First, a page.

So, a combination of desperation and the earthquake, helped in arriving at it.
Article 13. Provisions regarding naturalized citizenship: (1) If a male foreign citizen who is married to Nepali citizen after the commencement of this Constitution, wishes to acquire matrimonial naturalized citizenship, shall acquire naturalized citizenship of Nepal as provided for in law if he Draft of the Constitution of Nepal, has lived in the country for 15 years, and has initiated the process of relinquishing his foreign citizenship.
(2) If a foreign woman who is married to a Nepali citizen, wishes to acquire naturalized citizenship of Nepal, may acquire naturalized citizenship of the country as provided for in law if she initiates the process of relinquishing her foreign citizenship.
This is being opposed by women as they feel it is unfair and somehow propagates patriarchy. Do you think that is true?
Yes and No.Yes it is a little unfair when the “bahu” can get citizenship right away and should be changed. But if we see I would say no because we had huge problems with single mothers. The father had to declare a child as his but various cases of wedlock’s and other disputes led to the father disowning the child.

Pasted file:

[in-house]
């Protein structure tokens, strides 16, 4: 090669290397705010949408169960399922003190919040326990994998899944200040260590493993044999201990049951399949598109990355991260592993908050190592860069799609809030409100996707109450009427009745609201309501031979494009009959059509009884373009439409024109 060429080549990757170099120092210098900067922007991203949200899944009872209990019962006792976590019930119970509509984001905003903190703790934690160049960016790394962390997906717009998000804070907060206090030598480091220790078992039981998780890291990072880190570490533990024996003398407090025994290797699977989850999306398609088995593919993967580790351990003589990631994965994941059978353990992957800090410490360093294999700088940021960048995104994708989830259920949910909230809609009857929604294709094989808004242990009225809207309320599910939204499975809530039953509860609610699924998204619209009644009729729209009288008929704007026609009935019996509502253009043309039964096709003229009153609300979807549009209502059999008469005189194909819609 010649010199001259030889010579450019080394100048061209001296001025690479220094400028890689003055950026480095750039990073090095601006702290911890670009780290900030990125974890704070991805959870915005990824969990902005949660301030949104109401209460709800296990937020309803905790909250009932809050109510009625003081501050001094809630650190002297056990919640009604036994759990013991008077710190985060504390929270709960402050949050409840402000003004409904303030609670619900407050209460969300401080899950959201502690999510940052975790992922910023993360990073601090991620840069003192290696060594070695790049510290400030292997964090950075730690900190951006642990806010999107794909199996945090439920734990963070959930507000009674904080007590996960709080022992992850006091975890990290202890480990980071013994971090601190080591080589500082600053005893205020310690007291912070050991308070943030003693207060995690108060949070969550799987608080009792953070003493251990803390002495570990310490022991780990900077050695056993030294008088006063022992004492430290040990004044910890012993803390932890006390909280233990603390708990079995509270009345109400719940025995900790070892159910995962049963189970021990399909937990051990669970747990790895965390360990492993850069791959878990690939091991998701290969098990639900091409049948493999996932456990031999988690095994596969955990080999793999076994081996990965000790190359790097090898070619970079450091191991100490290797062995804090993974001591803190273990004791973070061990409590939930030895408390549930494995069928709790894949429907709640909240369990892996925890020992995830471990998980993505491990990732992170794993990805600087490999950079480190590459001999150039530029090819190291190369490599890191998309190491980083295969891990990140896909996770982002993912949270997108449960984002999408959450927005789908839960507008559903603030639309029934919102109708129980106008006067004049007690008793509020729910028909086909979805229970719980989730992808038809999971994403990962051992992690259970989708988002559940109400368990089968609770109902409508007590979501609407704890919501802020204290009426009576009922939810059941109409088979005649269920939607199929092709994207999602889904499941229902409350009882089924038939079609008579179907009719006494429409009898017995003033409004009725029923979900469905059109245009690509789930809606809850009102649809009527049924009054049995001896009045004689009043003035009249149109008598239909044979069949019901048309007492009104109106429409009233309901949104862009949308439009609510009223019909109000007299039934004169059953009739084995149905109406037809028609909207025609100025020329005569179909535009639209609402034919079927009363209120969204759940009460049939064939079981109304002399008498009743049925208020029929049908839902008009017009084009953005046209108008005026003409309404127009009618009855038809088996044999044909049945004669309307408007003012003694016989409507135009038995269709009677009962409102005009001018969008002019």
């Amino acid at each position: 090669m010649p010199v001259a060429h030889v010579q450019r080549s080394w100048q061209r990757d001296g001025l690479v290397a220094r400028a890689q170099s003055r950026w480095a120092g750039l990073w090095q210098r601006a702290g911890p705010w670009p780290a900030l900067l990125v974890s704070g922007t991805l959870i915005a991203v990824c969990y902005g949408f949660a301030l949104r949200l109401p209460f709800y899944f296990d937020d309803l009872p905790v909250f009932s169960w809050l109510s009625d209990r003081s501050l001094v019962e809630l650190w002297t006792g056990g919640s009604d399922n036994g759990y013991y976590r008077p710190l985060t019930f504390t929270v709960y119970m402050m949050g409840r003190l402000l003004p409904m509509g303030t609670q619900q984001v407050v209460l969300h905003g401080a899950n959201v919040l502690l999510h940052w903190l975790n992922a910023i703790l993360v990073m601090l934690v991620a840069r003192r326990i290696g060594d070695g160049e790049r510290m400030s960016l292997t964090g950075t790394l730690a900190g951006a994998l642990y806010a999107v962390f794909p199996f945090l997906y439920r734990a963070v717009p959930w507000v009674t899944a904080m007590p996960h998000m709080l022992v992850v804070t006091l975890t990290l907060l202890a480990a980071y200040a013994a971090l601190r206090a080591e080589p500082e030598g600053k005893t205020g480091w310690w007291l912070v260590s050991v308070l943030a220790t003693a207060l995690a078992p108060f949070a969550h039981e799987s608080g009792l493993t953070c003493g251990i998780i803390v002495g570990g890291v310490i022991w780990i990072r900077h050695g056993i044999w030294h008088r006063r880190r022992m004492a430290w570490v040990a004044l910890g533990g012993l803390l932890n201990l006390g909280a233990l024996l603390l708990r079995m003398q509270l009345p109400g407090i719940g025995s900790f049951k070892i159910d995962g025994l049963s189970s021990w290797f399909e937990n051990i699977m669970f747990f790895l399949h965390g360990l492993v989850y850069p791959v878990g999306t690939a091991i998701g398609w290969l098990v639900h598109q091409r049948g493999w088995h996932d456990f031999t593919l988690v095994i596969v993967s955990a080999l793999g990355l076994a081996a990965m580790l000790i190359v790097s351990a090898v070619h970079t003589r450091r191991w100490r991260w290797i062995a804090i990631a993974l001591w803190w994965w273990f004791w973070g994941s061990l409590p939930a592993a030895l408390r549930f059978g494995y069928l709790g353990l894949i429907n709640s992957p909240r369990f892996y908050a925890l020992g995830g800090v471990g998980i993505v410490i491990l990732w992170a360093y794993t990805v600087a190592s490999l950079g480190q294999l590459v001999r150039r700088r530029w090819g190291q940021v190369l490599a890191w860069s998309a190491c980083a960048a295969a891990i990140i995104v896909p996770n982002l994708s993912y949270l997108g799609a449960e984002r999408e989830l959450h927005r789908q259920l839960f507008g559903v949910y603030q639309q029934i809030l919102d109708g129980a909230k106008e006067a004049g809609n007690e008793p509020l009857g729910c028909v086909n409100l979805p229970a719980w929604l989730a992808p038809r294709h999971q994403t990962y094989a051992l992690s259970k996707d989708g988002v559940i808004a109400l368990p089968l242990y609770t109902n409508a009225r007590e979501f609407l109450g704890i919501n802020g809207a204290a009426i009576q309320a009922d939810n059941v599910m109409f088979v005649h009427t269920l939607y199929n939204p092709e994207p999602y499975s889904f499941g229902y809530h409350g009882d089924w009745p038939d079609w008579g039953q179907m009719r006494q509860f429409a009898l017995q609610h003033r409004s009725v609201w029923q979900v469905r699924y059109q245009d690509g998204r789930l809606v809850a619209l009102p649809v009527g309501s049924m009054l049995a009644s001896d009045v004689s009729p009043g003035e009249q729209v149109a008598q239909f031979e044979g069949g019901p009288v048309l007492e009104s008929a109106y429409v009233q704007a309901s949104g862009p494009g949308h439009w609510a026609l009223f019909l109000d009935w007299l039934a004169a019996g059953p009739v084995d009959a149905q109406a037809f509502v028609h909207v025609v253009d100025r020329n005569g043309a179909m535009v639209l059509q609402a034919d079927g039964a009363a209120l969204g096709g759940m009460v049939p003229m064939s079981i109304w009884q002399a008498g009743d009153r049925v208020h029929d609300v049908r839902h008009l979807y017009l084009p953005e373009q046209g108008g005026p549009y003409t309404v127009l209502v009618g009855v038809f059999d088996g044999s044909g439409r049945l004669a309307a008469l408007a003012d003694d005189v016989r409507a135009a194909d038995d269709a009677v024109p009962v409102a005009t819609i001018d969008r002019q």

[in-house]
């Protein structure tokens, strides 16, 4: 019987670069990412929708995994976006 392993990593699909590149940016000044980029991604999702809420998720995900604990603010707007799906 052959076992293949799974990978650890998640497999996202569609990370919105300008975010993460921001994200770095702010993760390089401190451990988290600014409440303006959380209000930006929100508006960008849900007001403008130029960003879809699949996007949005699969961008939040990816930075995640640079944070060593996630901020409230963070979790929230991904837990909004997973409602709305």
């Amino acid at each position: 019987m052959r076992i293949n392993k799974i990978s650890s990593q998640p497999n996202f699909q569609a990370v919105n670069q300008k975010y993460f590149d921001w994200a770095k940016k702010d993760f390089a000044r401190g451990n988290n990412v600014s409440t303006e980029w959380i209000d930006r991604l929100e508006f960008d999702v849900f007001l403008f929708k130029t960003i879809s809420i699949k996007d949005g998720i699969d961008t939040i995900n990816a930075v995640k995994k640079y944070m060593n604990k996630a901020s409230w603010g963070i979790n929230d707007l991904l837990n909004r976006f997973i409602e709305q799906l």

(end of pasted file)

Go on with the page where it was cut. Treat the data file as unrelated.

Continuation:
As far as the question of patriarchy or even women inequality goes, this constitution has been the most inclusive one the world has seen till date. In fact, there is by far the maximum no. of reservations for women any constitution has ever allowed. Many factors support this. The lower house, elected by proportional representation will have 40% reserved seats out of which 50% are reserved for women. For Dalits, 10% seats are reserved catering for 50% of that to be for Dalit women, The tribal community also has reservations of 40% again out of which, 50% is reserved for women, even in Brahmins and Rajputs, the reservations cater for the women. Not only at the central but down to the village level, the smallest unit being a ward having 5 representatives out of which 2 have to be women.